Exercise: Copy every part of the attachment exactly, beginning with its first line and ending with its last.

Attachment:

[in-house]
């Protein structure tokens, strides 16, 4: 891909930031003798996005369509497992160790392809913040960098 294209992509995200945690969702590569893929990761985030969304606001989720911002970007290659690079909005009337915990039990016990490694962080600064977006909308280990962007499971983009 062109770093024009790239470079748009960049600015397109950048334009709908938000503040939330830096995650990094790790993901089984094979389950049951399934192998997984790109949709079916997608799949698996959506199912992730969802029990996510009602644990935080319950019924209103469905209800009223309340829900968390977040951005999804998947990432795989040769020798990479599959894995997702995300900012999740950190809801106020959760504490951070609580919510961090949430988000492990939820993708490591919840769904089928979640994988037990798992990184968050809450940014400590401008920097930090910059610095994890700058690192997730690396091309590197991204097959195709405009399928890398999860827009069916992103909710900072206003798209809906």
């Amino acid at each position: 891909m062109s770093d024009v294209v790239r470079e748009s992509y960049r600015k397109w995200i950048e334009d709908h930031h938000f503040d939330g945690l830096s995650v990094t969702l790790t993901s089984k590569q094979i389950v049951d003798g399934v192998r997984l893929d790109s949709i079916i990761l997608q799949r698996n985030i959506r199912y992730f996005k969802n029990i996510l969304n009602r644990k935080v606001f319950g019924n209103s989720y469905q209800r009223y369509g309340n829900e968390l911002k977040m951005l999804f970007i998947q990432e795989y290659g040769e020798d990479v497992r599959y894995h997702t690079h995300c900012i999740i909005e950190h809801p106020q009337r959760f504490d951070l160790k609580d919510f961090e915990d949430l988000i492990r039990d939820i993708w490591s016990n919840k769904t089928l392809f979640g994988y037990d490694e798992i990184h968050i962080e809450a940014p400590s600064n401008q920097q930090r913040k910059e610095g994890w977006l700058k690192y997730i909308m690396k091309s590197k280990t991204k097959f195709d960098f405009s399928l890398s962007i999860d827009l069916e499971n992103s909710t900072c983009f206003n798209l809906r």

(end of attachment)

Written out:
[in-house]
């Protein structure tokens, strides 16, 4: 891909930031003798996005369509497992160790392809913040960098 294209992509995200945690969702590569893929990761985030969304606001989720911002970007290659690079909005009337915990039990016990490694962080600064977006909308280990962007499971983009 062109770093024009790239470079748009960049600015397109950048334009709908938000503040939330830096995650990094790790993901089984094979389950049951399934192998997984790109949709079916997608799949698996959506199912992730969802029990996510009602644990935080319950019924209103469905209800009223309340829900968390977040951005999804998947990432795989040769020798990479599959894995997702995300900012999740950190809801106020959760504490951070609580919510961090949430988000492990939820993708490591919840769904089928979640994988037990798992990184968050809450940014400590401008920097930090910059610095994890700058690192997730690396091309590197991204097959195709405009399928890398999860827009069916992103909710900072206003798209809906």
């Amino acid at each position: 891909m062109s770093d024009v294209v790239r470079e748009s992509y960049r600015k397109w995200i950048e334009d709908h930031h938000f503040d939330g945690l830096s995650v990094t969702l790790t993901s089984k590569q094979i389950v049951d003798g399934v192998r997984l893929d790109s949709i079916i990761l997608q799949r698996n985030i959506r199912y992730f996005k969802n029990i996510l969304n009602r644990k935080v606001f319950g019924n209103s989720y469905q209800r009223y369509g309340n829900e968390l911002k977040m951005l999804f970007i998947q990432e795989y290659g040769e020798d990479v497992r599959y894995h997702t690079h995300c900012i999740i909005e950190h809801p106020q009337r959760f504490d951070l160790k609580d919510f961090e915990d949430l988000i492990r039990d939820i993708w490591s016990n919840k769904t089928l392809f979640g994988y037990d490694e798992i990184h968050i962080e809450a940014p400590s600064n401008q920097q930090r913040k910059e610095g994890w977006l700058k690192y997730i909308m690396k091309s590197k280990t991204k097959f195709d960098f405009s399928l890398s962007i999860d827009l069916e499971n992103s909710t900072c983009f206003n798209l809906r």